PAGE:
by Charlotte Archer, Senior Research Associate in Primary Care Mental Health, and Katrina Turner, Professor of Primary Care Research, Centre for Academic Primary Care, University of Bristol
Research has shown that fewer people in primary care are now being diagnosed with anxiety than in the past, despite reports that rates of anxiety have increased in the general population. Individuals with anxiety may be reluctant to seek help for their symptoms. They may also find it difficult to talk to their GP about their mental health or may normalise their symptoms.
Although most anxiety is managed in primary care by GPs, we know very little about whether GPs and patients think it is important to diagnose and manage anxiety disorders. Knowing this might help us identify possible reasons for the decline in their recording, and the potential impact of this on patient care and … Read more
by Dr Eszter Szilassy, Research Fellow, Centre for Academic Primary Care, University of Bristol
Primary care plays a key role in responding to patients experiencing or perpetrating domestic violence and abuse regardless of their gender, age, sexuality, or experience. There is, however, uncertainty about the value and effectiveness of integrated training and support programmes addressing the needs of all patients affected by domestic abuse.
IRIS (Identification and Referral to Improve Safety) is a broadly commissioned, evidence-based primary care training and support programme designed to reach female survivors of domestic violence and abuse through general practice. The IRIS+ (Enhanced Identification and Referral to Improve Safety) study tested the feasibility of an adaptation of IRIS for all patients affected by domestic abuse, including men and children.
Reaching everyone in general practice?
Challenges to applying the IRIS domestic violence model to other patient groups have been highlighted by the … Read more
by Peter Tammes, Mairead Murphy and Chris Salisbury, Centre for Academic Primary Care, University of Bristol
Decreasing trend of continuity of care
Seeing the same GP over time is highly valued by most patients and GPs in the UK. This is known as ‘continuity of care’ and it is linked with lower healthcare costs, more satisfied patients, fewer emergency hospital admissions and even with reduced mortality.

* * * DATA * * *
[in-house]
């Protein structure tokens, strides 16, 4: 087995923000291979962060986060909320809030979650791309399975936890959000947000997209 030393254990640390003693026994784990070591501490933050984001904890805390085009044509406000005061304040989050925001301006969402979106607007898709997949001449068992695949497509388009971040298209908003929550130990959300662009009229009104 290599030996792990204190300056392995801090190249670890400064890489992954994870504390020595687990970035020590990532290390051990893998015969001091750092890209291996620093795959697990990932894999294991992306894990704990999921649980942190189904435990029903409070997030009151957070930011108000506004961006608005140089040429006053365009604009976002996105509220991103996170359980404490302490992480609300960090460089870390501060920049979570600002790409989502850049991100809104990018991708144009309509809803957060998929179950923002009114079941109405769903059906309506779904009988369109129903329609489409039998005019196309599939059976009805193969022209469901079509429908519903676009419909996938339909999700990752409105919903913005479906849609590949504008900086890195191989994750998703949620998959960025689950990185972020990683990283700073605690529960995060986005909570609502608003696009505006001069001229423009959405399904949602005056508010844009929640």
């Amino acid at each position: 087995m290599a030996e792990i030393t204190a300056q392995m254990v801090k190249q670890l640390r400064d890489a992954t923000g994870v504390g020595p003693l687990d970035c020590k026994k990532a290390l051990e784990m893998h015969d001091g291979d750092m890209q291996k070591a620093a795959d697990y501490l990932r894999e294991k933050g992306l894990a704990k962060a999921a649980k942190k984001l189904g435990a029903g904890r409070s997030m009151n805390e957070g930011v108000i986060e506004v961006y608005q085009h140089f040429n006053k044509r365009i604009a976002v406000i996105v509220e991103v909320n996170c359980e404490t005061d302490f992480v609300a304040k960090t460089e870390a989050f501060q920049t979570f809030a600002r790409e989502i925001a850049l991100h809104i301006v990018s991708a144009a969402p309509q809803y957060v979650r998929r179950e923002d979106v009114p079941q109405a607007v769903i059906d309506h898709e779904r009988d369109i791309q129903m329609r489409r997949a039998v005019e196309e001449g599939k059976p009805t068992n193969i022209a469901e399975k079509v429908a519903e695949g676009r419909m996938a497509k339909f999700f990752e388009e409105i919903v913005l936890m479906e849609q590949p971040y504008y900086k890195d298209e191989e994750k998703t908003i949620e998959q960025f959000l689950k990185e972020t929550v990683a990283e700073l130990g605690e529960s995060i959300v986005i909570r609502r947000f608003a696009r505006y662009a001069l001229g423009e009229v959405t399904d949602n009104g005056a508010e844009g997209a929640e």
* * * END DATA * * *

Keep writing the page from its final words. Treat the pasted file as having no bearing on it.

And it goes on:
Given these multiple benefits, one would expect it to be highly prioritised. However, our recently published study in the British Journal of General Practice shows that continuity of care declined steadily between 2012 and 2017. On average, the percentage of patients who reported to have a preferred GP declined by nine percentage points and the percentage who can usually see their preferred GP declined by 10 percentage points.
Is decreasing continuity of care a concern?
Decreasing continuity is … Read more
by Sophie Park, Professor of Primary Care and Medical Education, Research Department of Primary Care and Population Health, University College London, Yathavan Premadasan, BSc Medical Student, University College London and Chris Salisbury, Professor of Primary Health Care, Centre for Academic Primary Care, University of Bristol
The COVID-19 pandemic has changed primary care dramatically, with most consultations conducted remotely by telephone, video or online messaging. But is this a short-term adjustment or the future norm? In general practice, clinical care has been based on long term face-to-face contact, establishing trusting relationships through continuity of care, and using knowledge of patients’ personal circumstances and social context to provide holistic support. Now, these fundamental principles are challenged.
Matt Hancock (UK Health Secretary) has welcomed rapid changes towards digitalised clinical practice as an overdue development, stating that wherever possible, all future consultations should be conducted remotely. But is the … Read more
by Emma Le Roux, GP with a dermatology special interest. Formerly Senior Clinical Research Fellow (NIHR-in-Practice) at the Centre for Academic Primary Care, University of Bristol
Skin problems are among the most common reasons patients to go to the doctor. As a GP, I often reflect on the patients I see, such as the 35-year-old man who suffers with psoriasis. Over 15 years he has struggled with managing his itchy skin symptoms but of more concern to him is his related low self-esteem. Because of the appearance of his skin he felt unable to take part in leisure activities, such as taking his son swimming. He lacked understanding of treatment options and was unaware of the condition’s associations with arthritis and cardiovascular disease. His experience reflects the evidence that skin problems are known to have a heavy physical and psychosocial burden.